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10 Tips to Love Your Brain

Dr. Diane Stoler - October 09, 2019 04:55 PM

Alzheimer’s Statistics: (from Alzheimer’s Disease Facts andFigures report) An estimated 5.8 million Americans of all ages are living with Alzheimer’s dementia in 2019, including 200,000 under the age of 65.  By 2025 — just six years from now — the number of people age 65 and older with Alzheimer’s dementia is estimated to reach 7.1 million — an increase of 27 percent from the 5.6 million age 65 and older affected in 2019. Barring the developmentof medical breakthroughs, the number of people age 65 and older withAlzheimer’s dementia may nearlytriple from 5.6 million to 13.8 million by 2050.  Two-thirds of Americans over age 65 with Alzheimer’s dementia (3.5 million) are women. Alzheimer’s is the sixth-leading cause of death in the U.S., and it is the fifth-leading cause of death for those age 65 and older. As the population of theU.S. ages, Alzheimer’s is becoming a more common cause of death. According to Alzheimer’s Association growing evidence supports that people can decrease their risk of cognitive decline by making key lifestyle changes. Incorporate these 10 healthy habits to achieve maximum benefit for the brain and body. 
10 Tips to Love Your Brain 
Break a sweat: Engage in regular cardiovascular exercise that elevates your heart rate and increases blood flow to the brain and body. Several studies have found an association between physical activity and reduced risk of cognitive decline. 

Hit the books: Formal education in any stage of life willhelp reduce your risk of cognitive decline and dementia.  For example, take a class at a local college, community center or online. Butt out: Evidence shows that smoking increases riskof cognitive decline. Quitting smoking can reduce that risk to levels comparable to those who have not smoked. 

Follow your heart: Evidence shows that risk factors for cardiovascular disease and stroke obesity, high blood pressure and diabetes – negatively impact your cognitive health. Take care of your heart, andyour brain just might follow. 

Heads up: Brain injury can raise risk of cognitive decline and dementia. Wear a seat belt, us a helmet when playing contact sports or riding a bike and take steps to prevent falls. 

Fuel up right: Eat a healthy and balanced diet that islower in fat and higher in vegetables and fruit to help reduce the risk of cognitive decline. Although research on diet and cognitive function is limited, certain diets, including Mediterranean and Mediterranean-DASH (Dietary Approaches to Stop Hypertension), may contribute to risk reduction.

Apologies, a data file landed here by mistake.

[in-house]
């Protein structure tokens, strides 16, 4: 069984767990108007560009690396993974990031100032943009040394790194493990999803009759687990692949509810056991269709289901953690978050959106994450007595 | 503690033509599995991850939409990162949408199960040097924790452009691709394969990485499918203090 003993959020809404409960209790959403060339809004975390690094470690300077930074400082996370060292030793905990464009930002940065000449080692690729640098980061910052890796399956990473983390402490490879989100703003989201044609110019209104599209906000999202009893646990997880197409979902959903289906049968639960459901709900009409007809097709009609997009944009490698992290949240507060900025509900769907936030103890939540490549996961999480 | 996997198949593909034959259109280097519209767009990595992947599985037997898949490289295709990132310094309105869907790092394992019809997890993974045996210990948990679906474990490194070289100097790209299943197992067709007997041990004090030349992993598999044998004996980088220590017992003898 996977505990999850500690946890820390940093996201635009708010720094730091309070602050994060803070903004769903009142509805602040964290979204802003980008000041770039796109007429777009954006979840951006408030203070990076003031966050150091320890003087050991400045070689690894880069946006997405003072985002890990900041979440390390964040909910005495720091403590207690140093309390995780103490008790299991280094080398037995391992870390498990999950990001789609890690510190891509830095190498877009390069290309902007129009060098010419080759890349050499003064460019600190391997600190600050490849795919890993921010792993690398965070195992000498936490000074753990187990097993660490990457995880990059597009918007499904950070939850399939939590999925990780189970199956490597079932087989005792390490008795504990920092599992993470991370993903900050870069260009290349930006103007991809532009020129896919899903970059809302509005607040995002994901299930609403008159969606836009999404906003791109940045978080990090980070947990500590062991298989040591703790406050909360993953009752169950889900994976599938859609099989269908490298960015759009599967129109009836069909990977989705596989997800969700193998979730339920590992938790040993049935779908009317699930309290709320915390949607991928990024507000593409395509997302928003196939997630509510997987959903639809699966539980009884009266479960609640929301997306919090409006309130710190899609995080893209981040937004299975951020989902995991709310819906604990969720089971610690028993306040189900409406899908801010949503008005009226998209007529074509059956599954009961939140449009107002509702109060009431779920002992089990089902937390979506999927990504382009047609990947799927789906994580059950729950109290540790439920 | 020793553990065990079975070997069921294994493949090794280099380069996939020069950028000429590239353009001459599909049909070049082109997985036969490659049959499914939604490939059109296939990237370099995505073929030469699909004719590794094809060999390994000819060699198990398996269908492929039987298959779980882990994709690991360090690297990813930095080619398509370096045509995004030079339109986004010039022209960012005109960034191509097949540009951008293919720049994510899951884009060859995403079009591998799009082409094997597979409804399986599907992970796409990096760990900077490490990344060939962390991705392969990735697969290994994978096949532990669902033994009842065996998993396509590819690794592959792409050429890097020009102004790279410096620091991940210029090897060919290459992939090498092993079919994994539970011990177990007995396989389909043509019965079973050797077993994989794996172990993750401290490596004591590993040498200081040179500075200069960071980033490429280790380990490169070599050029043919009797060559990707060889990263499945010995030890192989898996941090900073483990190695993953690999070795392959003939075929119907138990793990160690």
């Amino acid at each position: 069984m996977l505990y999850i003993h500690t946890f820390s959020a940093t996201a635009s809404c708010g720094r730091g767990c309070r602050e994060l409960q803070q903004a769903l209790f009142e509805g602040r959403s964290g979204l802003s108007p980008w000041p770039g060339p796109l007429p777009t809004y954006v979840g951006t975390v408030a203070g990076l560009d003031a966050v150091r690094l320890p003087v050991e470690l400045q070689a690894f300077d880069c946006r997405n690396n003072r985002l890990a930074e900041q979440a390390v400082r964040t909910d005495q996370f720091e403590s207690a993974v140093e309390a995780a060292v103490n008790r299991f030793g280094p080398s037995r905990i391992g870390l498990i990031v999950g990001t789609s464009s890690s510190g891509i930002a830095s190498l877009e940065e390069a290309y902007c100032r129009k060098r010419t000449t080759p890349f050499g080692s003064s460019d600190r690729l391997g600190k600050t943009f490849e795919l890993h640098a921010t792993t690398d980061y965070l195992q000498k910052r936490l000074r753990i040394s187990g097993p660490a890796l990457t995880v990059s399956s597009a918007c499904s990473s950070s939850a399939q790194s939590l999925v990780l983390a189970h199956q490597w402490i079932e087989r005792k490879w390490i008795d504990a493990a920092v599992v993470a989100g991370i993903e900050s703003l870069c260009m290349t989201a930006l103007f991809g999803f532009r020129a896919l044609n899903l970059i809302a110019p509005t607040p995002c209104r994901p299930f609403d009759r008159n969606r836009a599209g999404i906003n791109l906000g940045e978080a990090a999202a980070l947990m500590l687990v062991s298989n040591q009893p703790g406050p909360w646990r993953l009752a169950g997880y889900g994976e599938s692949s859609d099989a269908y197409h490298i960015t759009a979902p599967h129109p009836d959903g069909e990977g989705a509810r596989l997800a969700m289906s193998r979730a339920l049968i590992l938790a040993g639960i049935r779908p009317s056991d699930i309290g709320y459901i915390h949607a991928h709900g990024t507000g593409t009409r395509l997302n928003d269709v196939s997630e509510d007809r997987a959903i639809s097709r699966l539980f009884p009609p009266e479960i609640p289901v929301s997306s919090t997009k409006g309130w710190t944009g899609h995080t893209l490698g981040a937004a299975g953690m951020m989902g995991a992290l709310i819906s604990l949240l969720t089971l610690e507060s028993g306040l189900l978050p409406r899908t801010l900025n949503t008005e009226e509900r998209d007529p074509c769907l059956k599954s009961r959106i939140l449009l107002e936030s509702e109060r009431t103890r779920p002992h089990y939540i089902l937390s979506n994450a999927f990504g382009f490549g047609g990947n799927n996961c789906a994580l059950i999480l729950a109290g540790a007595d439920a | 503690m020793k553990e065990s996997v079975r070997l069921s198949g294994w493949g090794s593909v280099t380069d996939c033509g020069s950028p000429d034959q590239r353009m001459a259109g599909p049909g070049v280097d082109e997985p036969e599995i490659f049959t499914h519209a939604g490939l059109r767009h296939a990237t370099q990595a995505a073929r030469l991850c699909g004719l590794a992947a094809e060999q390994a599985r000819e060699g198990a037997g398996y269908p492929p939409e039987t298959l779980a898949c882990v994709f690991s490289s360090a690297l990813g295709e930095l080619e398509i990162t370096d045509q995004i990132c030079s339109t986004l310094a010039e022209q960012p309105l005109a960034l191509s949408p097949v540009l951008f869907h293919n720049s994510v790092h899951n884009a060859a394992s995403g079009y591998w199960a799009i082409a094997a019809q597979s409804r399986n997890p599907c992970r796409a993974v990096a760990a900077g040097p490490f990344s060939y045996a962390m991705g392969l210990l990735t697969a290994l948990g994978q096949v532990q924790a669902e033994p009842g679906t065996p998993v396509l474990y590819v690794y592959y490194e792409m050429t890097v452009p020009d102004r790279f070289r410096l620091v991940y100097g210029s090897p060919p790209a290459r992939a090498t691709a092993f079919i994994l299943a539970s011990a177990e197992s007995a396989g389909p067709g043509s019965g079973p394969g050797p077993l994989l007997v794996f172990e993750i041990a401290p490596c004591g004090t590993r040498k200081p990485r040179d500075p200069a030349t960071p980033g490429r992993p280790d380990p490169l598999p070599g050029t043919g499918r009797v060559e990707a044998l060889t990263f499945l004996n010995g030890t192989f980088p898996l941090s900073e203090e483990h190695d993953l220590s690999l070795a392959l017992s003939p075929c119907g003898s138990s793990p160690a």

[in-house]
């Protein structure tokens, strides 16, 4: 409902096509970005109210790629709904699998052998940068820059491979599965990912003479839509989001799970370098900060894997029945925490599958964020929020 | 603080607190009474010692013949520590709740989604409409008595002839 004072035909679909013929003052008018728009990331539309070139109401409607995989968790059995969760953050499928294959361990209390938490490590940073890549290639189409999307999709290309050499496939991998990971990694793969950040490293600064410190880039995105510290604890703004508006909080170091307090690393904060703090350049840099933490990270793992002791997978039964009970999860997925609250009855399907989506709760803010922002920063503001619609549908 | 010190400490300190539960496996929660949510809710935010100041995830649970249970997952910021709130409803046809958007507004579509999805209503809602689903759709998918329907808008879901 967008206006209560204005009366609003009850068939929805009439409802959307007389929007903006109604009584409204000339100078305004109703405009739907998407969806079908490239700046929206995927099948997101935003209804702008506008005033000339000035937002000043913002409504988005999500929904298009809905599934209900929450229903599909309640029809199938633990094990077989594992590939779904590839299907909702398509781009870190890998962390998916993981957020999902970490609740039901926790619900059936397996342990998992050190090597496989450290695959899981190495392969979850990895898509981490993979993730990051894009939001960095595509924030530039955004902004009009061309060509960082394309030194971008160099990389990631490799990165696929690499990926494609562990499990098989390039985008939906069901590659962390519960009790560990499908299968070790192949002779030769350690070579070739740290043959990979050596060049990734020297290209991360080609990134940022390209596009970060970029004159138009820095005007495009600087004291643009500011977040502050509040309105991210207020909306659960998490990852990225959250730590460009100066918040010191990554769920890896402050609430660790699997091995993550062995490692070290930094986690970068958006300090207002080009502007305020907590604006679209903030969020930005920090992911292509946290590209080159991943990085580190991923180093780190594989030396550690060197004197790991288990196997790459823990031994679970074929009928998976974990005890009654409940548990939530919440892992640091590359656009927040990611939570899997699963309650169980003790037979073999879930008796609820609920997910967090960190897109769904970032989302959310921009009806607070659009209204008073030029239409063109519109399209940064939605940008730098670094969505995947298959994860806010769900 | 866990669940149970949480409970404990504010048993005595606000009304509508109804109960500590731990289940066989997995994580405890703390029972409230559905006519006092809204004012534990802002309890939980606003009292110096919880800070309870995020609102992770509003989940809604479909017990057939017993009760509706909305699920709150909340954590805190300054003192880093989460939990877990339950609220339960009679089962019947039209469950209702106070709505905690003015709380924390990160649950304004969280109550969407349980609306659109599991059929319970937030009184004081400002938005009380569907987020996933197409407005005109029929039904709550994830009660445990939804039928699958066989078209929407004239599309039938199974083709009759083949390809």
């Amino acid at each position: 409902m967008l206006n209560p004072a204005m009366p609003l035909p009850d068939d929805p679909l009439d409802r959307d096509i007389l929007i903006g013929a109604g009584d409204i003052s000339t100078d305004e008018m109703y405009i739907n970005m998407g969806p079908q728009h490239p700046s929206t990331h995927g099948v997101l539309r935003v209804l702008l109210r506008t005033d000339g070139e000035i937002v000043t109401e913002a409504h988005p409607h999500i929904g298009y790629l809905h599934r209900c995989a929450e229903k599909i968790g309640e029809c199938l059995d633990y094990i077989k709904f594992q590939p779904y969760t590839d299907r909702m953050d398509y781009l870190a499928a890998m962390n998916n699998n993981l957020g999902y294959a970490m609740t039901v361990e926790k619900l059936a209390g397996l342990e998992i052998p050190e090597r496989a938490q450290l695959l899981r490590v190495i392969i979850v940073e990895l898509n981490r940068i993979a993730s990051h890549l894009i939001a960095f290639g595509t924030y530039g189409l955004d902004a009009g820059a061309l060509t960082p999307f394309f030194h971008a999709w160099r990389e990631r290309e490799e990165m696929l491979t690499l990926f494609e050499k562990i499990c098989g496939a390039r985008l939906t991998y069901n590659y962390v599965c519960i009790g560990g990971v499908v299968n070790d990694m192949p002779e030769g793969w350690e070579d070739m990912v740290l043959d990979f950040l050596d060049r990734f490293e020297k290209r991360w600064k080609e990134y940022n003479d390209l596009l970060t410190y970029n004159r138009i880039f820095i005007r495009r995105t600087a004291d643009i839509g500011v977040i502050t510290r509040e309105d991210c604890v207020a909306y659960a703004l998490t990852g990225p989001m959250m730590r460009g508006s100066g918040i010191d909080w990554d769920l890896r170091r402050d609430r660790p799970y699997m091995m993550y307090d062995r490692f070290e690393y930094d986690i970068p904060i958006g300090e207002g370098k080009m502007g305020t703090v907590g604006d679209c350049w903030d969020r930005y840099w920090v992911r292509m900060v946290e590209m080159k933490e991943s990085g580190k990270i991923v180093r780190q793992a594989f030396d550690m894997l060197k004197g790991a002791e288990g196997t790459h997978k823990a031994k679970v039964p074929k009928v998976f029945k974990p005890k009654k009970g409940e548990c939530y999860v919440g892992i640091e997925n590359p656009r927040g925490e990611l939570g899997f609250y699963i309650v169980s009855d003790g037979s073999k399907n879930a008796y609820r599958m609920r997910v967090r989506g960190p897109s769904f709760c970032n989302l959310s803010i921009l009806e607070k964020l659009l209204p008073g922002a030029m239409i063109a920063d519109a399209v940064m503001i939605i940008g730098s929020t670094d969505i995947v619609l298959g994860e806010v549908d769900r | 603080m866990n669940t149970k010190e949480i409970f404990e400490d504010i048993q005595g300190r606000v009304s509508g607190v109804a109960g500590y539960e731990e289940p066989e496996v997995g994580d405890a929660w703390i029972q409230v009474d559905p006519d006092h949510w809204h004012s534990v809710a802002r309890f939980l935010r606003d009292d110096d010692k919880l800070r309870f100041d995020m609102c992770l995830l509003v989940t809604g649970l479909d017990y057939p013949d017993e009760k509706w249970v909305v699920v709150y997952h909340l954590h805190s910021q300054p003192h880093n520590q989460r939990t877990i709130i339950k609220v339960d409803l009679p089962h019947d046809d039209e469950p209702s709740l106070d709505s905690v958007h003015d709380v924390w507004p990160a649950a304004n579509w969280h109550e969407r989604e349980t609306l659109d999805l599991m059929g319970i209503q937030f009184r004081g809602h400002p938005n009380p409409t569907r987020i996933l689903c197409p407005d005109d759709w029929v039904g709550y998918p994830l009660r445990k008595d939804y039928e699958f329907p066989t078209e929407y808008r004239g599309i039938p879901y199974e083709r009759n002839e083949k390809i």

Catch some ZZZ’s: Not getting enough sleep due to conditions like insomnia or sleep apnea may result in problems with memory and thinking. 

Take care of your mentalhealth: Some studies linka history of depression with increased risk of cognitive decline, so seek medical treatment if you have symptoms of depression, anxiety or other mental health concerns. Also, try to manage stress. 

Stump yourself: Challenge and activate your mind. Build apiece of furniture. Complete a jigsaw puzzle. Do something artistic. Playgames, such as bridge, that make you think strategically. Challenging your mind may have short- and long-term benefits for your brain.

Buddy up: Staying socially engaged may support brainhealth. Pursue social activities that are meaningful to you. Find ways to bepart of your local community – if you love animals, consider volunteering at alocal shelter. If you enjoy singing, join a local choir or help at anafterschool program. Or, just share activities with friends and family. 

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Brain Fitness Training with Dr. Diane® ismore than just memory games. Dr. Diane®, a neuropsychologist and boardcertified health psychologist, and her integrative team of brain health expertsoffer a complete, concise, and personalized program of brain health based onDr. Diane®’s 5 Prong Approach. This approach to Brain Fitness provides you withcustomized brain training for optimal brain function at peak performance. 

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